While pain may be a universal experience, one experience that can often plague and frustrate everyone is that time when something works one moment but then all of a sudden doesn’t work the next. If you’ve ever had the pleasure of experiencing this you’ll find that it applies to many things in life whether it be the temperamental office photocopying machine or in my case a very battered TV remote. In these moments after the initial bout of frustration we usually go through a complex process of problem solving for possible solutions and inevitably we usually pick one of two options:
- Hit it until it works if the initial frustration is still not over or…
- Figure out what is wrong and then try something else (which probably should have been my first option – as it turned out I needed to change the batteries)
I find that this concept of ‘something works one moment and doesn’t the next” is one that often comes up for researchers when we do experiments. We base our methods on a very solid foundation and expect that things will work out but in the end they just come short of that magic P<0.05 score.
Recently I came across a paper by Johnson and colleagues published in the European Journal of Pain  that very much echoed the “something works, then doesn’t moment” sentiment. In this article, the authors investigated whether or not Graded Motor Imagery (GMI) could be used in a clinical setting as an effective treatment for CRPS by taking an audit of patients who underwent treatment over a 6-week period from two hospitals under the supervision of specialist CRPS clinicians.
Our current understanding is that cortical reorganisation within the somatosensory cortex may be the contributing factor to the distinct motor and sensory impairments in patients with CRPS  with the amount of reorganisation correlating with the severity of symptoms . As a result, therapies such as the mirror box and limb laterality recognition when used in a sequence have been shown to curb these plastic changes in chronic CRPS [4, 5]. The authors applied GMI principles in a clinical setting and found that their results strongly contrasted with those from the RCTs [4, 5]. Unlike the RCTs, there appeared to be no improvements in average pain intensity with only about 3 out of 32 patients reporting a 50% or more improvement in symptoms and even more surprisingly for 17 out of 32 patients, pain intensities worsened or remained stable.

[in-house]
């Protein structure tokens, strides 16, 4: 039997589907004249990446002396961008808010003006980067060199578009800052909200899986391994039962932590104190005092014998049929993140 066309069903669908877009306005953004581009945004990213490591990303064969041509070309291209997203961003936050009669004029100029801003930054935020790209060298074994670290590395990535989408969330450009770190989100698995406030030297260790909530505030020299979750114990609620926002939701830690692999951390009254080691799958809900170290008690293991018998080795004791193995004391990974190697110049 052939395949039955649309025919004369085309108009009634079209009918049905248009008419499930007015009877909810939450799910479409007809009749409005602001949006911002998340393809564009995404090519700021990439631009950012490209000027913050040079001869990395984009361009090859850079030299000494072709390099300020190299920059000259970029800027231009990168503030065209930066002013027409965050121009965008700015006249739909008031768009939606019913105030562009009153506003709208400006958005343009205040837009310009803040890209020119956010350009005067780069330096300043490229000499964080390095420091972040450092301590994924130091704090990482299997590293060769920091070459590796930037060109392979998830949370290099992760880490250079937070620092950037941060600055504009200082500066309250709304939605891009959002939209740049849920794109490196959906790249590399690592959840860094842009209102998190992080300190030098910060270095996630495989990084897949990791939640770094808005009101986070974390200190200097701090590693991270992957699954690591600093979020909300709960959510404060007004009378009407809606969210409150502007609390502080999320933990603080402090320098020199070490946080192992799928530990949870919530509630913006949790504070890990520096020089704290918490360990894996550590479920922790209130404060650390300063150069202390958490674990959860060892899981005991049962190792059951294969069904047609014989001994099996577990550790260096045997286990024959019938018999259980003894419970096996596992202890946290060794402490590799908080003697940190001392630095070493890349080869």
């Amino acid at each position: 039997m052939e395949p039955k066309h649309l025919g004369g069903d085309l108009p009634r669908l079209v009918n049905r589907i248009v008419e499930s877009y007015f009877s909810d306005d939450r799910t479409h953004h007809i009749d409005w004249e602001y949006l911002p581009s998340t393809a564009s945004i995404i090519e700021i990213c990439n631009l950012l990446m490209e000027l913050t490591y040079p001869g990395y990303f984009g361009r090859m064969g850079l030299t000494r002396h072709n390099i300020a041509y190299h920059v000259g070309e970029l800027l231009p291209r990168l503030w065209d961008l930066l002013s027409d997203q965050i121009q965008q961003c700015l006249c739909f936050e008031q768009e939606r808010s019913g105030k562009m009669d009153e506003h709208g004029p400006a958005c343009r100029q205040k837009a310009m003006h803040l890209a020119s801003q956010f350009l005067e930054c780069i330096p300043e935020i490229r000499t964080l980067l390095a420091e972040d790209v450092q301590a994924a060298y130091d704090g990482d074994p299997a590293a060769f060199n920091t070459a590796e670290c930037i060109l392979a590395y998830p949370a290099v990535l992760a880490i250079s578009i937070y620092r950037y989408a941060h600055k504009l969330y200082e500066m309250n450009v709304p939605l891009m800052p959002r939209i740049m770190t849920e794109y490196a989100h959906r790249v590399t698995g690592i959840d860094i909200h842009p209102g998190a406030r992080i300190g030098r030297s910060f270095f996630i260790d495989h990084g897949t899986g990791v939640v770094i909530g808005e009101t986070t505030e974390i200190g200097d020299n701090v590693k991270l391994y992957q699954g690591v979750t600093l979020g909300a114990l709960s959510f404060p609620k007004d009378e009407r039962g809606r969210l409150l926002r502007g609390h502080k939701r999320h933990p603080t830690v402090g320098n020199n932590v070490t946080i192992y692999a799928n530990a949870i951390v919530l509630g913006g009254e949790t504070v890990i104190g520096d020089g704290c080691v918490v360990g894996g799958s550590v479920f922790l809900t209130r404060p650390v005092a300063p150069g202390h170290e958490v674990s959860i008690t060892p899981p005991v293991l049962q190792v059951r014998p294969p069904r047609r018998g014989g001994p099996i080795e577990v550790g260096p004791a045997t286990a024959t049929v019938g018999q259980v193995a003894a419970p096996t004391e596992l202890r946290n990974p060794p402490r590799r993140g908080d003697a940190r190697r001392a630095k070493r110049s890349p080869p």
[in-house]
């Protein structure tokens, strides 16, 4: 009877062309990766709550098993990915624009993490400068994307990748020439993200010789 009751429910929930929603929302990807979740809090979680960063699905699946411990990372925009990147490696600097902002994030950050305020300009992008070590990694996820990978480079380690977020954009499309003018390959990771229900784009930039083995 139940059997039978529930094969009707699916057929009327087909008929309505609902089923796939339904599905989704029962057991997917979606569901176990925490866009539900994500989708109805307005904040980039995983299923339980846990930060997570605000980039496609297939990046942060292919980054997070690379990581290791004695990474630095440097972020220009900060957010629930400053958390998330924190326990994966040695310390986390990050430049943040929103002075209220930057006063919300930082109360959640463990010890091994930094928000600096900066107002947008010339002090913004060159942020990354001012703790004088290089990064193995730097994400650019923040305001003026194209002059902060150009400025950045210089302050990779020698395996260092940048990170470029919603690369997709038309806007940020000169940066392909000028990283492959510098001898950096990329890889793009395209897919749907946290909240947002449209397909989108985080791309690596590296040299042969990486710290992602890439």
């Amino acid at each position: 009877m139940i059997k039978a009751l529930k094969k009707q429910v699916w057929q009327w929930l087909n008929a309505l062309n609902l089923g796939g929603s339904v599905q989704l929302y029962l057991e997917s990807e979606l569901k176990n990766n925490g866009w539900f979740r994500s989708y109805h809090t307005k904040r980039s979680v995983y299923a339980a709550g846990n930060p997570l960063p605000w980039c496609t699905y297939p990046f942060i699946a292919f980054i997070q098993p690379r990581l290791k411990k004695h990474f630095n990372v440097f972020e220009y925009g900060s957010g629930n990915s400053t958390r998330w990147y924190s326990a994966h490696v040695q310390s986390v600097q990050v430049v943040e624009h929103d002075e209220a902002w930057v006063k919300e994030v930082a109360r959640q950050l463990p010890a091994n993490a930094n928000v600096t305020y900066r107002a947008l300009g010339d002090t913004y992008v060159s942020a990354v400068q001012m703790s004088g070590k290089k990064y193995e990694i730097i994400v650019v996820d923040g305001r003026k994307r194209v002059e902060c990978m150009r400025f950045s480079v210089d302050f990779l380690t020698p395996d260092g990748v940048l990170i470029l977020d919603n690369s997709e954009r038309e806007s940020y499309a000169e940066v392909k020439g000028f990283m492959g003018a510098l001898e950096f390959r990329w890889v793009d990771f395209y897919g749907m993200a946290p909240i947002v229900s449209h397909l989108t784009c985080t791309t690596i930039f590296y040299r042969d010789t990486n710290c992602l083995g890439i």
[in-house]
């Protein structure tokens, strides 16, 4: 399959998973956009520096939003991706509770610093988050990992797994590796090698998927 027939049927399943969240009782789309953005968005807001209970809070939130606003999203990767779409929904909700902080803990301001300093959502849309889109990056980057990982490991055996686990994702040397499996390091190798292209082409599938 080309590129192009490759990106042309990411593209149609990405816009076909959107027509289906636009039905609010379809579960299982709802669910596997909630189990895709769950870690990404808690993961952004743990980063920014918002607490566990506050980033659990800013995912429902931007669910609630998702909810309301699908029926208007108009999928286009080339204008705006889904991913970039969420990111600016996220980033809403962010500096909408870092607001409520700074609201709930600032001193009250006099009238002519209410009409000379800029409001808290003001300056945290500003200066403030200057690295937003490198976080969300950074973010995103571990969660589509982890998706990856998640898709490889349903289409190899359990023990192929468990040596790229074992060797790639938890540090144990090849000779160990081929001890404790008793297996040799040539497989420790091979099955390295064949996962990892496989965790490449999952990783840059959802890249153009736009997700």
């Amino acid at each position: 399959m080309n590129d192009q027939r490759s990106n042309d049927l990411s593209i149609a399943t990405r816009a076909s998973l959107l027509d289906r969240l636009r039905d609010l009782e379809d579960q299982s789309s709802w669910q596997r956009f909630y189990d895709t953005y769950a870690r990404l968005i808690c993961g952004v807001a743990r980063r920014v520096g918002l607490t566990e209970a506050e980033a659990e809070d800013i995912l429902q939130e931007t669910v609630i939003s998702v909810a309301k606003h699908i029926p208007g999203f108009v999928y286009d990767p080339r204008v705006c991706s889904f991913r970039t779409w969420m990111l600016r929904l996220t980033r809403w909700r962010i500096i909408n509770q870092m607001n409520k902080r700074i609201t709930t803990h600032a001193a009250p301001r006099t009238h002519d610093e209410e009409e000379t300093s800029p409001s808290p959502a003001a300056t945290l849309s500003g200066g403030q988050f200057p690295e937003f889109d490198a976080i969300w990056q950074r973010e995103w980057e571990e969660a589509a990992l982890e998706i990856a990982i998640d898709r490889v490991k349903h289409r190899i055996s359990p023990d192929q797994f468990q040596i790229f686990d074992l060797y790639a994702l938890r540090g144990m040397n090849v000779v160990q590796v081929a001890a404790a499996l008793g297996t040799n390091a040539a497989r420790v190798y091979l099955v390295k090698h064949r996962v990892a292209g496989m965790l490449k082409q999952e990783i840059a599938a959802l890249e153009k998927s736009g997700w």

In this case rather than ‘hitting’ the study till it worked, the authors reviewed the facts of the study and highlight one of the main issues of “when something works, then doesn’t” in research; it is often difficult to translate what we do experimentally into clinical practice. In fact if we compare the protocols between the present study and those of the RCTs we find a clue that might account for the large difference between the results. To produce any persistent neuroplastic change, a key element is repetition and practice. In the GMI RCTs [4, 5] patients had daily contact with the therapists whereas in the Johnson study the patients had considerably less contact (every 2-4 weeks). This is likely to have led to lower rates of practice regimes and compliance. In addition, unlike the RCTs where participants practiced 3 times every hour, on the hour, under supervision, practice times for patients in the Johnson study were much lower given that a large number of patients were involved in the study and it was not practical to ask them to come attend therapy sessions for 6 hours a day and practice as often.
So while GMI may possibly be effective under certain conditions described in the RCTs we should keep in mind that in order to maximise effectiveness in a clinical setting we first need to address a way to adapt the experimental method so that it becomes something that works in clinical practice. Hopefully what needs to be done is as simple as changing the batteries on a very battered looking remote.
About Simon Tu
Simon is the resident newbie of the BiM research group at NeuRA. His current honours project is investigating the effects of exercise induced muscle pain and movement restriction on sensory and perceptual function. With a background in Exercise Physiology and love for all things neuroscience related, his talents also lie in interpretive illustration and an encyclopaedic knowledge of Sydney’s best eateries. Simon hopes to one day in the far future after finishing a medical degree return to research as a bow tie wearing doctor although is more than happy to forego the bow tie and figure out the mysteries of the brain instead.
 Johnson S, Hall J, Barnett S, Draper M, Derbyshire G, Haynes L, Rooney C, Cameron H, Moseley GL, de C Williams AC, McCabe C, & Goebel A (2012). Using graded motor imagery for complex regional pain syndrome in clinical practice: failure to improve pain. European journal of pain, 16 (4), 550-61 PMID: 22337591
 Maihöfner C, Seifert F, & Markovic K (2010). Complex regional pain syndromes: new pathophysiological concepts and therapies. European journal of neurology, 17 (5), 649-60 PMID: 20180838
 Maihöfner, C., Handwerker, H. O., Neundörfer, B., & Birklein, F. (2003). Patterns of cortical reorganization in complex regional pain syndrome. Neurology, 61(12), 1707-1715.
 Moseley, G.L. (2005). Is successful rehabilitation of complex regional pain syndrome due to sustained attention to the affected limb? A randomied clinical trial. Pain, 114, 54-61
Moseley, G. L. (2006). Graded motor imagery for pathologic pain: A randomized controlled trial. Neurology, 67, 2129-2134.